History and Philosophy of Science through Models: The Case of Chemical Kinetics
- Cite this article as:
- Justi, R. & Gilbert, J.K. Science & Education (1999) 8: 287. doi:10.1023/A:1008645714002
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The case for a greater role for the history and philosophy of science in science education is reviewed. It is argued that such a role can only be realised if it is based on both a credible analytical approach to the history and philosophy of science and if the evolution of a sufficient number of major themes in science is known in suitable detail. Adopting Lakatos' Theory of Scientific Research Programmes as the analytical approach, it is proposed that the development, use, and replacement, of specific models forms the core of such programmes.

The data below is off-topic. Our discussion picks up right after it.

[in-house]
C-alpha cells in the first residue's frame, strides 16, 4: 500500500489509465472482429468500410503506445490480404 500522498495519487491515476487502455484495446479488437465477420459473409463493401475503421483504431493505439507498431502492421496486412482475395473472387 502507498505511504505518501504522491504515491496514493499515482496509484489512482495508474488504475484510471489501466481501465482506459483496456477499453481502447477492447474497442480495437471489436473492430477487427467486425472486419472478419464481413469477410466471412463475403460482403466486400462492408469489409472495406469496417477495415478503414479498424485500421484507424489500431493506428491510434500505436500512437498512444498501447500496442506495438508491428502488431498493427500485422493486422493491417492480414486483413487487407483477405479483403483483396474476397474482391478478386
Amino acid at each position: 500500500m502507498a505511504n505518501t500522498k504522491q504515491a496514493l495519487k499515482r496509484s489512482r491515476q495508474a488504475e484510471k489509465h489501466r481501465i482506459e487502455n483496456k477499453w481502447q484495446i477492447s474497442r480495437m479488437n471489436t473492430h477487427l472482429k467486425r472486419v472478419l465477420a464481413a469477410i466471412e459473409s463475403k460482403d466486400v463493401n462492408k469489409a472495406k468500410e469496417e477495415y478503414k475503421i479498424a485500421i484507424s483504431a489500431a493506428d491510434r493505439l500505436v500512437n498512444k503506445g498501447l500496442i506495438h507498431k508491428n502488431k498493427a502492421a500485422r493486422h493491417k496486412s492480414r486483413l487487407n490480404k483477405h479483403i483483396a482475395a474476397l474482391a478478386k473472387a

Chemical kinetics was selected as an exemplar major topic in chemistry. Eight models which have played a central role in the evolution of the study of chemical kinetics were identified by an analysis of the literature. The implications that these models have for the teaching and learning of chemistry today are discussed.